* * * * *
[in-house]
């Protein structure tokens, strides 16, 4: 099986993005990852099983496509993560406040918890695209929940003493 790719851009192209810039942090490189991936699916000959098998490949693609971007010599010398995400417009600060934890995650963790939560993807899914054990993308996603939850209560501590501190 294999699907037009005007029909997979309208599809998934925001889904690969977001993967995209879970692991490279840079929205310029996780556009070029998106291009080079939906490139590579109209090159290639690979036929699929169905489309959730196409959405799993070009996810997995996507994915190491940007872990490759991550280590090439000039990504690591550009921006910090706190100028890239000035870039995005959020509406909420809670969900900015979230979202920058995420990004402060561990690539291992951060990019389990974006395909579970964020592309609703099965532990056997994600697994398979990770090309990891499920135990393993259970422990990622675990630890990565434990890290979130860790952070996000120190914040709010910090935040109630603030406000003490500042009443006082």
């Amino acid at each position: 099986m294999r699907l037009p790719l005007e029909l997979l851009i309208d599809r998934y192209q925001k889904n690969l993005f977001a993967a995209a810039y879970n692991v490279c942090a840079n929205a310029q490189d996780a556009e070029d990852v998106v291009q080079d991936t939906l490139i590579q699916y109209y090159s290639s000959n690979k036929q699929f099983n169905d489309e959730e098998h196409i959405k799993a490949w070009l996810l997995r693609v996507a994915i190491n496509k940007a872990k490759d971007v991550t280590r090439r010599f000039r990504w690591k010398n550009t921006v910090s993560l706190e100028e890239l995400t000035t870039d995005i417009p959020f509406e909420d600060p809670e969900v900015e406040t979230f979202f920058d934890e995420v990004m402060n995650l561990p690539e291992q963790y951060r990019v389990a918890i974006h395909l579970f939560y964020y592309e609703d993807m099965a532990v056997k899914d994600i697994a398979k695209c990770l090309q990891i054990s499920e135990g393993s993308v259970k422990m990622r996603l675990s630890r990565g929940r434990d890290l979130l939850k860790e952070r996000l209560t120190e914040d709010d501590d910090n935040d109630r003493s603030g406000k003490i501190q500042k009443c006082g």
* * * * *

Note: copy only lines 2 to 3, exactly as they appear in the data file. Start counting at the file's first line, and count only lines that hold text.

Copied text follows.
């Protein structure tokens, strides 16, 4: 099986993005990852099983496509993560406040918890695209929940003493 790719851009192209810039942090490189991936699916000959098998490949693609971007010599010398995400417009600060934890995650963790939560993807899914054990993308996603939850209560501590501190 294999699907037009005007029909997979309208599809998934925001889904690969977001993967995209879970692991490279840079929205310029996780556009070029998106291009080079939906490139590579109209090159290639690979036929699929169905489309959730196409959405799993070009996810997995996507994915190491940007872990490759991550280590090439000039990504690591550009921006910090706190100028890239000035870039995005959020509406909420809670969900900015979230979202920058995420990004402060561990690539291992951060990019389990974006395909579970964020592309609703099965532990056997994600697994398979990770090309990891499920135990393993259970422990990622675990630890990565434990890290979130860790952070996000120190914040709010910090935040109630603030406000003490500042009443006082």
């Amino acid at each position: 099986m294999r699907l037009p790719l005007e029909l997979l851009i309208d599809r998934y192209q925001k889904n690969l993005f977001a993967a995209a810039y879970n692991v490279c942090a840079n929205a310029q490189d996780a556009e070029d990852v998106v291009q080079d991936t939906l490139i590579q699916y109209y090159s290639s000959n690979k036929q699929f099983n169905d489309e959730e098998h196409i959405k799993a490949w070009l996810l997995r693609v996507a994915i190491n496509k940007a872990k490759d971007v991550t280590r090439r010599f000039r990504w690591k010398n550009t921006v910090s993560l706190e100028e890239l995400t000035t870039d995005i417009p959020f509406e909420d600060p809670e969900v900015e406040t979230f979202f920058d934890e995420v990004m402060n995650l561990p690539e291992q963790y951060r990019v389990a918890i974006h395909l579970f939560y964020y592309e609703d993807m099965a532990v056997k899914d994600i697994a398979k695209c990770l090309q990891i054990s499920e135990g393993s993308v259970k422990m990622r996603l675990s630890r990565g929940r434990d890290l979130l939850k860790e952070r996000l209560t120190e914040d709010d501590d910090n935040d109630r003493s603030g406000k003490i501190q500042k009443c006082g």